Why are Menlo Park/Atherton residents so apathetic? Other Topics, posted by curious, a resident of the Menlo Park: other neighborhood, on Jul 28, 2007 at 2:57 pm
I check this board every day to see if anyone has posted anything new. How disappointing to see that the only post before mine (at approximately 3 p.m.) pertains to Ken's House of Pancakes, and it's the first post on that thread in about six weeks.
Meanwhile, our neighbors to the south have a much livelier board on which they discuss topics ranging from local politics and school issues to movies and national news. Just today, there have been dozens of posts made on 14 different topics.
There's a lot going on in this city. Why aren't more people talking about the hot topics du jour? Don't tell me it's because we're lazier or stupider than those other guys. If there's another forum where the locals hang out, can someone please post the link?
Posted by Donna, a resident of the Menlo Park: University Heights neighborhood, on Jul 28, 2007 at 7:33 pm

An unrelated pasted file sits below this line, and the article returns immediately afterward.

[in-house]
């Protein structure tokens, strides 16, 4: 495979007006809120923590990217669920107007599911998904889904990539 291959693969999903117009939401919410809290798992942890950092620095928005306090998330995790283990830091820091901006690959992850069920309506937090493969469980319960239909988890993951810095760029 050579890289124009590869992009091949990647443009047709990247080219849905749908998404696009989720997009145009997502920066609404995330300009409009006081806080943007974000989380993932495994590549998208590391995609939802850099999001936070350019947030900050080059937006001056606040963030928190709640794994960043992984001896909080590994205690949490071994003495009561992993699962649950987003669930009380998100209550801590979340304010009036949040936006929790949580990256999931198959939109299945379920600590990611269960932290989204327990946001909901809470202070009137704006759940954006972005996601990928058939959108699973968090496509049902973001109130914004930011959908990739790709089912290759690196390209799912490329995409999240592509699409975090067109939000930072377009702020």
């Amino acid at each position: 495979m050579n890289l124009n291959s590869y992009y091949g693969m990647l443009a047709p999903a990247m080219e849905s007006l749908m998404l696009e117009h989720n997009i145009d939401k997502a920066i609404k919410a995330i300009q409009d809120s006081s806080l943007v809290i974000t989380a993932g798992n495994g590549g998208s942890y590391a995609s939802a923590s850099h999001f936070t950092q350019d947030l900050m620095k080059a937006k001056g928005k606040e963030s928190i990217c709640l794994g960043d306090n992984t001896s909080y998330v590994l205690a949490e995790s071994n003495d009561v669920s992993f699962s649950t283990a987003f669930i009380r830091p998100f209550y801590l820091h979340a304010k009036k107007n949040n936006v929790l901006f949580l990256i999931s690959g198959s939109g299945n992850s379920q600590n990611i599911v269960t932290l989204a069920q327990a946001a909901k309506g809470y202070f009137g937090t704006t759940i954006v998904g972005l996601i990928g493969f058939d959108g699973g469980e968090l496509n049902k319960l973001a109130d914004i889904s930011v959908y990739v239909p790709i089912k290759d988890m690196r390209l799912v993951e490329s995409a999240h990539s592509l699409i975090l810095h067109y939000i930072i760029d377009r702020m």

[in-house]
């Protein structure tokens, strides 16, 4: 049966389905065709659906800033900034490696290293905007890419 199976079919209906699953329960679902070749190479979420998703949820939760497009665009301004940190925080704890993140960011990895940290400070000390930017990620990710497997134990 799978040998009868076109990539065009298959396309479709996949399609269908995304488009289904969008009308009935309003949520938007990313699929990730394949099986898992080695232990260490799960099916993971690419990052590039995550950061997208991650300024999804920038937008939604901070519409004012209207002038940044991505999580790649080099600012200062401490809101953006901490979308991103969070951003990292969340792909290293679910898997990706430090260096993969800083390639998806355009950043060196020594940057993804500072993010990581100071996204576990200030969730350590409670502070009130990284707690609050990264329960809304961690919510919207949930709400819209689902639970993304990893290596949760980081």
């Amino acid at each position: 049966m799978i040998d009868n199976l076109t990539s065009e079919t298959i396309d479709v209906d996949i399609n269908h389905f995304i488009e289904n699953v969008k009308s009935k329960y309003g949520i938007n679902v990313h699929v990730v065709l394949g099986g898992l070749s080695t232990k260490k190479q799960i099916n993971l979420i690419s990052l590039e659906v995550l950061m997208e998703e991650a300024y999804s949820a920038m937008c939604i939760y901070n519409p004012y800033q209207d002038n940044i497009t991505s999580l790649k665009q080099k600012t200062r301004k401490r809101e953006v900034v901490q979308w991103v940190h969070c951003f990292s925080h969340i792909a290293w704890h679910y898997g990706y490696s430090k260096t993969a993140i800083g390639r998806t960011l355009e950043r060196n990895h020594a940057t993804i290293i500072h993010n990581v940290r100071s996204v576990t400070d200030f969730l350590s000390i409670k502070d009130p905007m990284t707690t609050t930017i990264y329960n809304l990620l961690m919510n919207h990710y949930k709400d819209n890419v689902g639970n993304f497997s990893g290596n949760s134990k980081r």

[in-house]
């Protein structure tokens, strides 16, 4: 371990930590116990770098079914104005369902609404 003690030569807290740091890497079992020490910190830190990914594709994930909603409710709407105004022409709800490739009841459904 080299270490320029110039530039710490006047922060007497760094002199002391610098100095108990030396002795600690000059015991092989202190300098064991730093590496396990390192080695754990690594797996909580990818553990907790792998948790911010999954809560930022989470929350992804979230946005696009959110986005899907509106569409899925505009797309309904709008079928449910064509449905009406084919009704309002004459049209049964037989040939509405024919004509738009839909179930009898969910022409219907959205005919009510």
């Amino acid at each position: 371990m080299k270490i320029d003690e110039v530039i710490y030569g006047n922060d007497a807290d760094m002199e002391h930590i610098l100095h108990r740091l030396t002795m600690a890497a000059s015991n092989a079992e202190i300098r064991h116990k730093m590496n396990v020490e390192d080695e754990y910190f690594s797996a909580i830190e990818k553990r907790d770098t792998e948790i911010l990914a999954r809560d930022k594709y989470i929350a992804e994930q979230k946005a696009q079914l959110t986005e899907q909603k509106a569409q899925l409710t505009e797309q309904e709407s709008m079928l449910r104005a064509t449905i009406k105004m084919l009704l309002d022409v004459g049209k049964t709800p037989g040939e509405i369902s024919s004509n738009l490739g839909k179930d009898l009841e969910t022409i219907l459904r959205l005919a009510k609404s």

I've been wondering the same thing myself. It seems that the only time a discussion takes off is if it's the sort of issue that allows people to be self-righteous and to savage other people. Depressing ... I'd like to see discussions not only on local topics (civil discussions, that is) but on books and film and other areas of the arts and culture. But the few times someone has posted on any of those topics, the thread dies a quick death. Aren't people here interested in anything other than the quotidian? Sometimes the world of Menlo Park and environs seems very small. Suffocatingly small.
Posted by Martin Engel, a resident of the Menlo Park: Park Forest neighborhood, on Aug 2, 2007 at 6:22 pm
People seem to leap from apathetic to apoplectic. Threaten to plant a tree in front of their house if they hate trees, or remove one if they love trees, and you will see the apathy disappear and be replaced by apoplexy. In short, people respond if they perceive that they will be affected personally. Those of us who live near, say, a new high-density housing development really give a damn about what happens. We are not apathetic. Everybody else could care less, since it doesn’t affect them personally. So they believe. The fact is, that what happens in Menlo Park affects everyone in Menlo Park. Taxes go up. Developers build. Populations grow. Traffic increases. Public services deteriorate. The quality of life changes, but not for the better.
Bottom line: Most of us live our lives as if we were the legendary frogs who, when placed in warm water, sit there until they slowly boil to death.